The National Child Traumatic Stress Network provides information and resources for children and their families, child welfare professionals, teachers and schools, legal professionals, and medical professionals. Users can explore the different types of trauma, treatment options, recommended reading lists, and more. The site is recommended as a resource for those seeking to know more about pediatric trauma.
The website features prominent categories that are easy to find and use. The site's search bar is powerful and gives users several different ways to filter results. Additionally, each page includes helpful breadcrumbs so that visitors know where they are and how they can return to previous pages.
The site's visual design is simple, but there appear to be a variety of different layouts depending on which part of the website is being accessed. This variation can be jarring and can prevent readers from getting familiar with the website.
The website provides numerous resources for victims of many types of childhood trauma as well as their caretakers. The website covers general information, treatments, screening, resources, and much more. Even though the website rarely cites its references, the information appears to be of a high quality and helpful for general readers.
Individual authors are not identified, but the National Child Traumatic Stress Network steering committee and advisory board are credible and responsible for generating the site's content. The site is also administered by the Substance Abuse and Mental Health Services Administration and coordinated by UCLA-Duke University National Center for Child Traumatic Stress. There are over 150 affiliate centers and individuals, including hospitals, universities, and community-based programs in 44 states and the District of Columbia.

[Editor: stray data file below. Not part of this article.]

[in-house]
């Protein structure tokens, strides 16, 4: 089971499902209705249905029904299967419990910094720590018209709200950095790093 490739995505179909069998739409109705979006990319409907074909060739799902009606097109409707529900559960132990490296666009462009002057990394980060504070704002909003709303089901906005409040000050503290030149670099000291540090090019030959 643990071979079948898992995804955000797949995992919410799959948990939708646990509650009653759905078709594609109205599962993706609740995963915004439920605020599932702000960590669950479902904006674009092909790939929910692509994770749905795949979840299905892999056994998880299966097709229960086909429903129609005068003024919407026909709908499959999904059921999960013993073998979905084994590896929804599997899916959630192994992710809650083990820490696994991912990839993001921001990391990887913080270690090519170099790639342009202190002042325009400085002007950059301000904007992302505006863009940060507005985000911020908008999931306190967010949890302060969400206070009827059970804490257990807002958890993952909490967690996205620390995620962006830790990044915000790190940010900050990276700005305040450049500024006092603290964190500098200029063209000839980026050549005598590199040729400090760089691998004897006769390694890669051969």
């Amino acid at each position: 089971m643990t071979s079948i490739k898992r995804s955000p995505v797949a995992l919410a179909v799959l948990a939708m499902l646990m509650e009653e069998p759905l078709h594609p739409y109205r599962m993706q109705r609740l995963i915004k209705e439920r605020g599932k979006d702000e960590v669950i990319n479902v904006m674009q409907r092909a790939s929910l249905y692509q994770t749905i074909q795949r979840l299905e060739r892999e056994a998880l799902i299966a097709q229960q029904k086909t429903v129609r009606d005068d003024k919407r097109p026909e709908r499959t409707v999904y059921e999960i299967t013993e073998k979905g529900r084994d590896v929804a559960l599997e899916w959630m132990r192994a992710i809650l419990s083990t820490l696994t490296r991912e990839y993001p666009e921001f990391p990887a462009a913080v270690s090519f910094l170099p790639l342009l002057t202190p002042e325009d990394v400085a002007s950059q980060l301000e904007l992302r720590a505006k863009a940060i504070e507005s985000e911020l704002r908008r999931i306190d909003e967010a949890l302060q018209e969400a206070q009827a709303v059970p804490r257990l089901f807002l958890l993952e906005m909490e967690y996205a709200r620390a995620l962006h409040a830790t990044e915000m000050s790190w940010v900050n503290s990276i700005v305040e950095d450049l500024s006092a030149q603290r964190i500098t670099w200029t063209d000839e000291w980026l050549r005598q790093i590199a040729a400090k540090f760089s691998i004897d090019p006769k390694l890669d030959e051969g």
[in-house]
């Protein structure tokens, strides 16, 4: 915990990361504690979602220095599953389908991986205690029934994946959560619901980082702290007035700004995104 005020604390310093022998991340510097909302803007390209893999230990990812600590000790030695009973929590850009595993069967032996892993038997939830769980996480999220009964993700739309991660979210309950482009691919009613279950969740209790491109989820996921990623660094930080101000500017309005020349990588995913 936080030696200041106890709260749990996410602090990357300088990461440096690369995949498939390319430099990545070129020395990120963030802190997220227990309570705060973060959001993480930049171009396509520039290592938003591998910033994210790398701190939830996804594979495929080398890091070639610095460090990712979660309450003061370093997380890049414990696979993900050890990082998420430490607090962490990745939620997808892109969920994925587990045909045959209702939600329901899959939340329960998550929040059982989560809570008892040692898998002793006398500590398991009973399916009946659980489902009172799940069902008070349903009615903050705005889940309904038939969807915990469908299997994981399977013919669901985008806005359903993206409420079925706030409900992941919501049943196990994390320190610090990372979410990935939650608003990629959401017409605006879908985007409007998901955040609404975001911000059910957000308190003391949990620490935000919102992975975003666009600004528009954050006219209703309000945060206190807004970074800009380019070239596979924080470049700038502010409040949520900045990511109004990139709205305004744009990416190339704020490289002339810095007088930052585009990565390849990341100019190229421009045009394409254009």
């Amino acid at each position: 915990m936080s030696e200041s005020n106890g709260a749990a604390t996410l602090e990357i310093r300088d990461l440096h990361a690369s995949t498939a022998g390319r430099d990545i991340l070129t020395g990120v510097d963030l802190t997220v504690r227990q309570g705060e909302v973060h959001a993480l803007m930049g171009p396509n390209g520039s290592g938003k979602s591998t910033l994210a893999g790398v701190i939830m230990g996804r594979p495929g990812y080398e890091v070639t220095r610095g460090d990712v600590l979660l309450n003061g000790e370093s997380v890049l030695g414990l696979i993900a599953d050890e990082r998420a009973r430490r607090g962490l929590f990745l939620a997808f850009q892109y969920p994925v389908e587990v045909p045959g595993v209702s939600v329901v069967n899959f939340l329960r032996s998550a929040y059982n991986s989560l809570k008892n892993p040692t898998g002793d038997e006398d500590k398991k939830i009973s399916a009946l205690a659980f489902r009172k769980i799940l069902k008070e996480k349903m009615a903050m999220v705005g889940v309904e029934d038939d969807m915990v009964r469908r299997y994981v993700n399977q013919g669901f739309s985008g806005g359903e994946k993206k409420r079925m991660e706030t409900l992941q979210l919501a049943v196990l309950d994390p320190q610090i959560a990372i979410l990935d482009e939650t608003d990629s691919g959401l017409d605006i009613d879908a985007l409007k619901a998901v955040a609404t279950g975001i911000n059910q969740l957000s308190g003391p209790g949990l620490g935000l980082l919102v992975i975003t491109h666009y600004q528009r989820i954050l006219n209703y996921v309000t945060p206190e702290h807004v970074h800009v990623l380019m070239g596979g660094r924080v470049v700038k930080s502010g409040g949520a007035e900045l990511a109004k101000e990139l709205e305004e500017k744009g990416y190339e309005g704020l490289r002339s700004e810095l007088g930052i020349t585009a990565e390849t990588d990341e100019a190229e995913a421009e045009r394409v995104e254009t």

Information about a variety of childhood traumas and dealing with trauma, evaluating and treating victims, and prevention
Clinical resources for children and their families, childwelfare professionals, teachers and schools, legal professionals, and medical professionals
Content was created to implement the Children’s Health Act passed by congress in 2000
Some of the content may be outdated
Navigation within sections is cumbersome
Sponsors / Affiliations:
Funded by the Center for Mental Health Services, Substance Abuse and Mental Health Services Administration, U.S. Department of Health and Human Services, and jointly coordinated by UCLA and Duke University
Webinars, guides, fact sheets, videos, training seminars for caretakers, FAQs